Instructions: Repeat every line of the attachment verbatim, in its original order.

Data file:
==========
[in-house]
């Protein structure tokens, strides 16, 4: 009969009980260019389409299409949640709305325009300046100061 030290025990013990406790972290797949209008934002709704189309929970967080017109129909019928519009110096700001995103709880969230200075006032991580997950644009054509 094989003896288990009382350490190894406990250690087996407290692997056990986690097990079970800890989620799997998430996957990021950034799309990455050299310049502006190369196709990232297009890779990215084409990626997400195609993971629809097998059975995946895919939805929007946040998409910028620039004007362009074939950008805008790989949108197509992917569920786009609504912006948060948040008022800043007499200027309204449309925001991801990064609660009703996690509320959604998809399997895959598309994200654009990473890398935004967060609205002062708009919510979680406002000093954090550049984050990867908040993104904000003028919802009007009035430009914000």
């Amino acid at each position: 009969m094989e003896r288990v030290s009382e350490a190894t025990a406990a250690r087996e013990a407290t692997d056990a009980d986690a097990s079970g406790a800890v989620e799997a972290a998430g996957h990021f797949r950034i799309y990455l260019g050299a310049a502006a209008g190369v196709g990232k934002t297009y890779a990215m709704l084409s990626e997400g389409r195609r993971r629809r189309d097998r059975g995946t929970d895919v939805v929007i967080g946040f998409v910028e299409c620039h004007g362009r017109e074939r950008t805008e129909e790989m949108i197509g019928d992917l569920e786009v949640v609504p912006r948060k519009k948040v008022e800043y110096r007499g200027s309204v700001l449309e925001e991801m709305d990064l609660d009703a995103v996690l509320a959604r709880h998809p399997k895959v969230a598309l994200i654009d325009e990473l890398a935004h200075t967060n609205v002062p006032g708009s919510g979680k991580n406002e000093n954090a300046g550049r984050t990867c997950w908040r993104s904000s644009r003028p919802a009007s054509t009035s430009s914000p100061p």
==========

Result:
[in-house]
């Protein structure tokens, strides 16, 4: 009969009980260019389409299409949640709305325009300046100061 030290025990013990406790972290797949209008934002709704189309929970967080017109129909019928519009110096700001995103709880969230200075006032991580997950644009054509 094989003896288990009382350490190894406990250690087996407290692997056990986690097990079970800890989620799997998430996957990021950034799309990455050299310049502006190369196709990232297009890779990215084409990626997400195609993971629809097998059975995946895919939805929007946040998409910028620039004007362009074939950008805008790989949108197509992917569920786009609504912006948060948040008022800043007499200027309204449309925001991801990064609660009703996690509320959604998809399997895959598309994200654009990473890398935004967060609205002062708009919510979680406002000093954090550049984050990867908040993104904000003028919802009007009035430009914000």
């Amino acid at each position: 009969m094989e003896r288990v030290s009382e350490a190894t025990a406990a250690r087996e013990a407290t692997d056990a009980d986690a097990s079970g406790a800890v989620e799997a972290a998430g996957h990021f797949r950034i799309y990455l260019g050299a310049a502006a209008g190369v196709g990232k934002t297009y890779a990215m709704l084409s990626e997400g389409r195609r993971r629809r189309d097998r059975g995946t929970d895919v939805v929007i967080g946040f998409v910028e299409c620039h004007g362009r017109e074939r950008t805008e129909e790989m949108i197509g019928d992917l569920e786009v949640v609504p912006r948060k519009k948040v008022e800043y110096r007499g200027s309204v700001l449309e925001e991801m709305d990064l609660d009703a995103v996690l509320a959604r709880h998809p399997k895959v969230a598309l994200i654009d325009e990473l890398a935004h200075t967060n609205v002062p006032g708009s919510g979680k991580n406002e000093n954090a300046g550049r984050t990867c997950w908040r993104s904000s644009r003028p919802a009007s054509t009035s430009s914000p100061p």